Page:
# The Ternary Operator is Underrated

This deep dive explores the evolution of operators, starting with familiar arithmetic operators, moving through comparison operators, and culminating in logical operators that power computer "thinking."

When first learning to code, the first operators you likely learned were arithmetic operators. These, quite obviously, are used to perform operations with arithmetic and are likely familiar from middle-school and elementary math. This class of operator includes the likes of:

- + for adding
- - for subtracting
- * for multiplication
- / for division
- % and modulus for remainders (my favorite of the basic arithmetic operators!)

After learning those core operators, you may be introduced to more advanced arithmetic operators like increment ++, decrement --, or square **. Once you first use variables, you'll typically learn about =, which is the assignment operator, which can sometimes be combined with arithmetic operators such as in += that adds a value to a variable. Next, you'll discover that you often need to compare things. This is accomplished using:

- == for equality
- ! for not
- > for greater than
- and < less than

Depending on the language, you're likely to see combinations of these, such as <=, >=, ===, etc. Up until this point, you probably learned and used most of these as a child in school. Most of the remaining operators are called logical and bitwise operators. Logical operators are used to create Boolean expressions, and bitwise operators are used to modify bits. Bitwise operations are rare in most day-to-day programming; however, they are still very useful, especially when working with numbers. With the exception of the assignment operator, you will likely most commonly utilize what's known as logical operators in your programs since logic is what makes a computer "think."

## Boolean Logical Operators

The basis for how computers work and "think" was invented long before even the most primitive programmable computers. What computer scientists refer to as logic is based on Boolean algebra, a branch of algebra created by its namesake, George Boole where the only inputs and outputs are true and false. It turns out that this type of mathematics can easily be modeled using electrical components since true or false can be assigned to mean the presence or lack of electricity. This electricity is read as what's called a bit, which is either true or false. Bits then makeup bytes and so on, which can be used to encode programmed logic.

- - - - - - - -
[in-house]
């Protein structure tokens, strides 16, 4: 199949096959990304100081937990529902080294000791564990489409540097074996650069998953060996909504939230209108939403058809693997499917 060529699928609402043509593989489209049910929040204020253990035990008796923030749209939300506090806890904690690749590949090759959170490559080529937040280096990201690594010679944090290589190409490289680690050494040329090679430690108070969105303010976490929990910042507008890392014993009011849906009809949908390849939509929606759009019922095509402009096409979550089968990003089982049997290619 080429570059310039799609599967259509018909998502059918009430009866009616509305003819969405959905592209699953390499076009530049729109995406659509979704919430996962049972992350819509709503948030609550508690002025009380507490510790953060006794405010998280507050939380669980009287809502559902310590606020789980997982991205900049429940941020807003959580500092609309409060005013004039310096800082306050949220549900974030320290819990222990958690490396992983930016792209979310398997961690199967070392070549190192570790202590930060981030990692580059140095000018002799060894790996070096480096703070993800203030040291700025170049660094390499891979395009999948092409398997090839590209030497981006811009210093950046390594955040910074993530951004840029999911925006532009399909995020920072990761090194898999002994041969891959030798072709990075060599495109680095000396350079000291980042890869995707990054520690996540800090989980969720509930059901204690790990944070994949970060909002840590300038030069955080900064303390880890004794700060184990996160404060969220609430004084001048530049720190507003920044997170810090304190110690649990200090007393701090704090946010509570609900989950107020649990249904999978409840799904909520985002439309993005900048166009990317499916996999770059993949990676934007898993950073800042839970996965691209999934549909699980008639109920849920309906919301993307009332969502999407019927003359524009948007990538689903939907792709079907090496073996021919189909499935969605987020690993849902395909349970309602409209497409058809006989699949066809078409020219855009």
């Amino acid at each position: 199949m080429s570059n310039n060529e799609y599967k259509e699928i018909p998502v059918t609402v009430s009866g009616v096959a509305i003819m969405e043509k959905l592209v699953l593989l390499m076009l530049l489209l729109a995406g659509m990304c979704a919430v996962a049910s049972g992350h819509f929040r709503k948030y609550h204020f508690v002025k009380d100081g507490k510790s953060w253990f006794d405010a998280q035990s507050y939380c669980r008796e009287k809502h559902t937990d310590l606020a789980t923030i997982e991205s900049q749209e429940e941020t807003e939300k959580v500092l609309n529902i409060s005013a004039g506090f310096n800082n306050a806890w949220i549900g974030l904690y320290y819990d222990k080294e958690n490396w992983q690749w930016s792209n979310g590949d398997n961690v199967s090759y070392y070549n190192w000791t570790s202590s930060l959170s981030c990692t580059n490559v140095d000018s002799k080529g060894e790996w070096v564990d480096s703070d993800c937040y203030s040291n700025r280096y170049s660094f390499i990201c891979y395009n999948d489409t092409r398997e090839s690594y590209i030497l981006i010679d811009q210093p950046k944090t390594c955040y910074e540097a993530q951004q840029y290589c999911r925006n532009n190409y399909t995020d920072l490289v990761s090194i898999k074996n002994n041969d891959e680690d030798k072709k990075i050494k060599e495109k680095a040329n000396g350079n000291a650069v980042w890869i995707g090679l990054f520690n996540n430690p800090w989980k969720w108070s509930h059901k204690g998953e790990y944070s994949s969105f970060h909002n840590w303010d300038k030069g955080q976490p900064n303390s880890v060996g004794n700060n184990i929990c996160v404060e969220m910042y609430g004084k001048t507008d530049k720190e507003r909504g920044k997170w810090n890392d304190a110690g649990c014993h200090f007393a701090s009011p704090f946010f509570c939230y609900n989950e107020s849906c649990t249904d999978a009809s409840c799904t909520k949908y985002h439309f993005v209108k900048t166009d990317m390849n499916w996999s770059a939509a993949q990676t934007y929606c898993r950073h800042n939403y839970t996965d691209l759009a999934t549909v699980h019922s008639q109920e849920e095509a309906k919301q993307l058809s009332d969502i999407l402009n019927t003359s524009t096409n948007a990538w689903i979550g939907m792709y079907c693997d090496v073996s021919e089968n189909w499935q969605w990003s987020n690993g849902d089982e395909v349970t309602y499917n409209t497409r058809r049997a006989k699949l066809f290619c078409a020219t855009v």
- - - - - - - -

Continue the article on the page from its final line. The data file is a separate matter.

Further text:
Three core logical operators are derived from Boolean algebra that you should know about:

- && which is AND and returns true if both operands are true
- || which is OR and returns true if either operand is true
- ! which is NOT and inverses the result

These let you model any system. In fact, you really only need one, which is NAND (a NOTed AND), but that's outside of this post's scope. If you're curious about how these various logic gates work, try this demo:

## Logical Operator Demo

### Input A

### Input B

### AND Operation

Returns true only if both inputs are true

### OR Operation

Returns true if at least one input is true

### XOR Operation

Returns true if exactly one input is true

### NAND Operation

Returns false only if both inputs are true

## Bringing It Together with Ternary

It's taken us a while to get here, but now that we have a general idea of the operators available to us, I want to highlight the ternary operator and how it can be used with other operators that, while debatably syntactical sugar, can make your life much easier and code more readable.

The ternary or conditional operator can be thought of as an inline if-else. The syntax is simple:

```
foo ? true : false;
```

That's (Boolean Expression) ? True Result : False Result

They can be combined too, like this:

```
let foo = "", bar = "hi";
(foo || bar) ? foo ? foo : bar : bar;
// Results in 'hi'
```

You can use any of the logical or comparison operators within ternary to model complex logic as you would with more common logical control structures, only in a simpler syntax. I'm not advocating for huge chained ternaries, but when all you need is a simple if, especially when doing UI work, ternary is often the right choice.

## Ternary Operator Use Cases

In true CRTV.dev fashion, here's an interactive demo to showcase more use cases of how ternary makes your life easier:

### 1. Simple Variable Assignment

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### 2. Conditional Rendering

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### 3. Setting Default Values

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### 4. Chained Ternary

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